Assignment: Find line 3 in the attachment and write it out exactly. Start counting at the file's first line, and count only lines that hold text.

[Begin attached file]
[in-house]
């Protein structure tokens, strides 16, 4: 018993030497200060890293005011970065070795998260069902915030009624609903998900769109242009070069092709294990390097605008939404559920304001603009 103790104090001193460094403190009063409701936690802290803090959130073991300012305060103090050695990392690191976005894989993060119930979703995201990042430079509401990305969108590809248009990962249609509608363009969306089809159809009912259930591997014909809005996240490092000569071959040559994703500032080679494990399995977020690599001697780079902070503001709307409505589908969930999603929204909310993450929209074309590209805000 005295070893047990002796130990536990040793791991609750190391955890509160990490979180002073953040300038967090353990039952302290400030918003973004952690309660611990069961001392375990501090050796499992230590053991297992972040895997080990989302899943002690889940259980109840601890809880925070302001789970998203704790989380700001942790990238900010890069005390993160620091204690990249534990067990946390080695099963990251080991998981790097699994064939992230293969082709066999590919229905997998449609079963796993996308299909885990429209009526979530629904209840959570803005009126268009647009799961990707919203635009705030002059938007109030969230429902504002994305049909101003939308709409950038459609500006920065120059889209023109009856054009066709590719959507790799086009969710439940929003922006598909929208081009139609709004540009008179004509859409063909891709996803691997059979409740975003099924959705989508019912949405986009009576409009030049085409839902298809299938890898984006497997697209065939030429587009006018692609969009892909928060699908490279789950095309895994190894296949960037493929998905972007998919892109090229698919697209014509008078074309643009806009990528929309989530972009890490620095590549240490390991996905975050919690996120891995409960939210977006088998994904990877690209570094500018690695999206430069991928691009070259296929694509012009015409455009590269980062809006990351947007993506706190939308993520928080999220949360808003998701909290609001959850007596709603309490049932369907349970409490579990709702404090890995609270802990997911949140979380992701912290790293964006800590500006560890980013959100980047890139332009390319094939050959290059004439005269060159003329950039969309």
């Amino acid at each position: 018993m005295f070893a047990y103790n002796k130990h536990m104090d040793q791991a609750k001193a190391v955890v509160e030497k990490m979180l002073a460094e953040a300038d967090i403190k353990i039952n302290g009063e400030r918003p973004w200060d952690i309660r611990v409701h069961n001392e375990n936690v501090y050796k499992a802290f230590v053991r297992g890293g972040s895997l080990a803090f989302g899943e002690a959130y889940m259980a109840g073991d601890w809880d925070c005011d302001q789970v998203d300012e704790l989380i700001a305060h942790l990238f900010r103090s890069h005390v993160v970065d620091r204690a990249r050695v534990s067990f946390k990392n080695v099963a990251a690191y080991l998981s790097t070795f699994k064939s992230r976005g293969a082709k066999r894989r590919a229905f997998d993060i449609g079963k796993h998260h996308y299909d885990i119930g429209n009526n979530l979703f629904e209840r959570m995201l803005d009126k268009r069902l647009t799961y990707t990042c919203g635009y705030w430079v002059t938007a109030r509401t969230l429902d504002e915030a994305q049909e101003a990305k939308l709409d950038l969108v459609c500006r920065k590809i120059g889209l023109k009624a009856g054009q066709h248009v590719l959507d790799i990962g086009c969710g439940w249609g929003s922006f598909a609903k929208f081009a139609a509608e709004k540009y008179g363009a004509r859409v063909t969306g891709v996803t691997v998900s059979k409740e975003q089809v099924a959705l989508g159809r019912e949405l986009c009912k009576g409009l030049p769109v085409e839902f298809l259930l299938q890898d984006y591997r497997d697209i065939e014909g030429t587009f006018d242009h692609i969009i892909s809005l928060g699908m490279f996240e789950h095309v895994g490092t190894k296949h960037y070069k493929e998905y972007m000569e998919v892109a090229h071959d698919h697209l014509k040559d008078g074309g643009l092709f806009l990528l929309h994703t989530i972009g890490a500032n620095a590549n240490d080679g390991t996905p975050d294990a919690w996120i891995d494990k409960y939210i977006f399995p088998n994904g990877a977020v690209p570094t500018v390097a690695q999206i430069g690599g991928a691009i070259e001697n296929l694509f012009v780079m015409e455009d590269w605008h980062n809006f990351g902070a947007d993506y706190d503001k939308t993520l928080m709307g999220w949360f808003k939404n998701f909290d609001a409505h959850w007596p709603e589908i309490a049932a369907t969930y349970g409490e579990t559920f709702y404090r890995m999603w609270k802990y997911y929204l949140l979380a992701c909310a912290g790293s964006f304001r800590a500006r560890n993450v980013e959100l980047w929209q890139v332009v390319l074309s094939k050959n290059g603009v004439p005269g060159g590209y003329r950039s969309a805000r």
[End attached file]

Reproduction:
């Amino acid at each position: 018993m005295f070893a047990y103790n002796k130990h536990m104090d040793q791991a609750k001193a190391v955890v509160e030497k990490m979180l002073a460094e953040a300038d967090i403190k353990i039952n302290g009063e400030r918003p973004w200060d952690i309660r611990v409701h069961n001392e375990n936690v501090y050796k499992a802290f230590v053991r297992g890293g972040s895997l080990a803090f989302g899943e002690a959130y889940m259980a109840g073991d601890w809880d925070c005011d302001q789970v998203d300012e704790l989380i700001a305060h942790l990238f900010r103090s890069h005390v993160v970065d620091r204690a990249r050695v534990s067990f946390k990392n080695v099963a990251a690191y080991l998981s790097t070795f699994k064939s992230r976005g293969a082709k066999r894989r590919a229905f997998d993060i449609g079963k796993h998260h996308y299909d885990i119930g429209n009526n979530l979703f629904e209840r959570m995201l803005d009126k268009r069902l647009t799961y990707t990042c919203g635009y705030w430079v002059t938007a109030r509401t969230l429902d504002e915030a994305q049909e101003a990305k939308l709409d950038l969108v459609c500006r920065k590809i120059g889209l023109k009624a009856g054009q066709h248009v590719l959507d790799i990962g086009c969710g439940w249609g929003s922006f598909a609903k929208f081009a139609a509608e709004k540009y008179g363009a004509r859409v063909t969306g891709v996803t691997v998900s059979k409740e975003q089809v099924a959705l989508g159809r019912e949405l986009c009912k009576g409009l030049p769109v085409e839902f298809l259930l299938q890898d984006y591997r497997d697209i065939e014909g030429t587009f006018d242009h692609i969009i892909s809005l928060g699908m490279f996240e789950h095309v895994g490092t190894k296949h960037y070069k493929e998905y972007m000569e998919v892109a090229h071959d698919h697209l014509k040559d008078g074309g643009l092709f806009l990528l929309h994703t989530i972009g890490a500032n620095a590549n240490d080679g390991t996905p975050d294990a919690w996120i891995d494990k409960y939210i977006f399995p088998n994904g990877a977020v690209p570094t500018v390097a690695q999206i430069g690599g991928a691009i070259e001697n296929l694509f012009v780079m015409e455009d590269w605008h980062n809006f990351g902070a947007d993506y706190d503001k939308t993520l928080m709307g999220w949360f808003k939404n998701f909290d609001a409505h959850w007596p709603e589908i309490a049932a369907t969930y349970g409490e579990t559920f709702y404090r890995m999603w609270k802990y997911y929204l949140l979380a992701c909310a912290g790293s964006f304001r800590a500006r560890n993450v980013e959100l980047w929209q890139v332009v390319l074309s094939k050959n290059g603009v004439p005269g060159g590209y003329r950039s969309a805000r």